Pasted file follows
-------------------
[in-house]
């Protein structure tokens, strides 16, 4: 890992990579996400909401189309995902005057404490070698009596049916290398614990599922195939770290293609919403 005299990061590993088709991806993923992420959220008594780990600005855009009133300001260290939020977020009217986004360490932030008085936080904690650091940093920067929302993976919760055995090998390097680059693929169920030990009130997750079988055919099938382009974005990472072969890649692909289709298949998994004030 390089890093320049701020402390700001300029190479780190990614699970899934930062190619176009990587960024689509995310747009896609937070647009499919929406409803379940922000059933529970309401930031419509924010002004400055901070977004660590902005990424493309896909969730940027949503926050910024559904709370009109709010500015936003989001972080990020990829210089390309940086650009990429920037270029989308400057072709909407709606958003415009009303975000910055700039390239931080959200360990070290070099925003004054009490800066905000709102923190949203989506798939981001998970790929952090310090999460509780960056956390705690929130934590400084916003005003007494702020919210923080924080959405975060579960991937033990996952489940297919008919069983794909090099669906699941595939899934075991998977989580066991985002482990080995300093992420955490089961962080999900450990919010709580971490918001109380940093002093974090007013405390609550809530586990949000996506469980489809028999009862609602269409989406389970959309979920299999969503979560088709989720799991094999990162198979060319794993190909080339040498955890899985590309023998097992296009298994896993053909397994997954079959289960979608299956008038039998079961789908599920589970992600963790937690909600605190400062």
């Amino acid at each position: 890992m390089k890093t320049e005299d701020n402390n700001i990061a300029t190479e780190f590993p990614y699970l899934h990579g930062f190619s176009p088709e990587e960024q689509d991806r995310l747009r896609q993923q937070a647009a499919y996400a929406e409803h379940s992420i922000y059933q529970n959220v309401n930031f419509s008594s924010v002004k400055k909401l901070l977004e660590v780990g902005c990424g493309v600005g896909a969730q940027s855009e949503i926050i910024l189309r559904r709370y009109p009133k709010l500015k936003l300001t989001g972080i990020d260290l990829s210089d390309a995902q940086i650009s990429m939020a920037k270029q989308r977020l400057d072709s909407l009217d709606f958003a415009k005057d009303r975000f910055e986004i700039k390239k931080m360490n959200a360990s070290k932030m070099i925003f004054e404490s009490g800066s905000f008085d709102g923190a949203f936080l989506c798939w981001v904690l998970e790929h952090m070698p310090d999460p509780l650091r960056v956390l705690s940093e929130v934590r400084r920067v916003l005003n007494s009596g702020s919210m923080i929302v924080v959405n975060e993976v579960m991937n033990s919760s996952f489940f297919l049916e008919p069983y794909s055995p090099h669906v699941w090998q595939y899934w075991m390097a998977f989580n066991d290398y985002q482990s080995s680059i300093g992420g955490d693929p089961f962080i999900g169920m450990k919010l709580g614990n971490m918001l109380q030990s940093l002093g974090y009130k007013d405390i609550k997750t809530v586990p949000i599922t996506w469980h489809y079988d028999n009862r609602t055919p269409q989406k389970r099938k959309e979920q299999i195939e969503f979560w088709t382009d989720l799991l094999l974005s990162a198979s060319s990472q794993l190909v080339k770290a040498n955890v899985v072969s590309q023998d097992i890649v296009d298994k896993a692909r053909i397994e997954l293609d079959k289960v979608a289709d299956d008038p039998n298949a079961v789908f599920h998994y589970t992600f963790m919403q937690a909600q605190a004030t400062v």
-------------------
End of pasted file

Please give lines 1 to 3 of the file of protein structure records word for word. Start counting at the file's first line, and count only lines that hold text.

[in-house]
């Protein structure tokens, strides 16, 4: 890992990579996400909401189309995902005057404490070698009596049916290398614990599922195939770290293609919403 005299990061590993088709991806993923992420959220008594780990600005855009009133300001260290939020977020009217986004360490932030008085936080904690650091940093920067929302993976919760055995090998390097680059693929169920030990009130997750079988055919099938382009974005990472072969890649692909289709298949998994004030 390089890093320049701020402390700001300029190479780190990614699970899934930062190619176009990587960024689509995310747009896609937070647009499919929406409803379940922000059933529970309401930031419509924010002004400055901070977004660590902005990424493309896909969730940027949503926050910024559904709370009109709010500015936003989001972080990020990829210089390309940086650009990429920037270029989308400057072709909407709606958003415009009303975000910055700039390239931080959200360990070290070099925003004054009490800066905000709102923190949203989506798939981001998970790929952090310090999460509780960056956390705690929130934590400084916003005003007494702020919210923080924080959405975060579960991937033990996952489940297919008919069983794909090099669906699941595939899934075991998977989580066991985002482990080995300093992420955490089961962080999900450990919010709580971490918001109380940093002093974090007013405390609550809530586990949000996506469980489809028999009862609602269409989406389970959309979920299999969503979560088709989720799991094999990162198979060319794993190909080339040498955890899985590309023998097992296009298994896993053909397994997954079959289960979608299956008038039998079961789908599920589970992600963790937690909600605190400062």
């Amino acid at each position: 890992m390089k890093t320049e005299d701020n402390n700001i990061a300029t190479e780190f590993p990614y699970l899934h990579g930062f190619s176009p088709e990587e960024q689509d991806r995310l747009r896609q993923q937070a647009a499919y996400a929406e409803h379940s992420i922000y059933q529970n959220v309401n930031f419509s008594s924010v002004k400055k909401l901070l977004e660590v780990g902005c990424g493309v600005g896909a969730q940027s855009e949503i926050i910024l189309r559904r709370y009109p009133k709010l500015k936003l300001t989001g972080i990020d260290l990829s210089d390309a995902q940086i650009s990429m939020a920037k270029q989308r977020l400057d072709s909407l009217d709606f958003a415009k005057d009303r975000f910055e986004i700039k390239k931080m360490n959200a360990s070290k932030m070099i925003f004054e404490s009490g800066s905000f008085d709102g923190a949203f936080l989506c798939w981001v904690l998970e790929h952090m070698p310090d999460p509780l650091r960056v956390l705690s940093e929130v934590r400084r920067v916003l005003n007494s009596g702020s919210m923080i929302v924080v959405n975060e993976v579960m991937n033990s919760s996952f489940f297919l049916e008919p069983y794909s055995p090099h669906v699941w090998q595939y899934w075991m390097a998977f989580n066991d290398y985002q482990s080995s680059i300093g992420g955490d693929p089961f962080i999900g169920m450990k919010l709580g614990n971490m918001l109380q030990s940093l002093g974090y009130k007013d405390i609550k997750t809530v586990p949000i599922t996506w469980h489809y079988d028999n009862r609602t055919p269409q989406k389970r099938k959309e979920q299999i195939e969503f979560w088709t382009d989720l799991l094999l974005s990162a198979s060319s990472q794993l190909v080339k770290a040498n955890v899985v072969s590309q023998d097992i890649v296009d298994k896993a692909r053909i397994e997954l293609d079959k289960v979608a289709d299956d008038p039998n298949a079961v789908f599920h998994y589970t992600f963790m919403q937690a909600q605190a004030t400062v």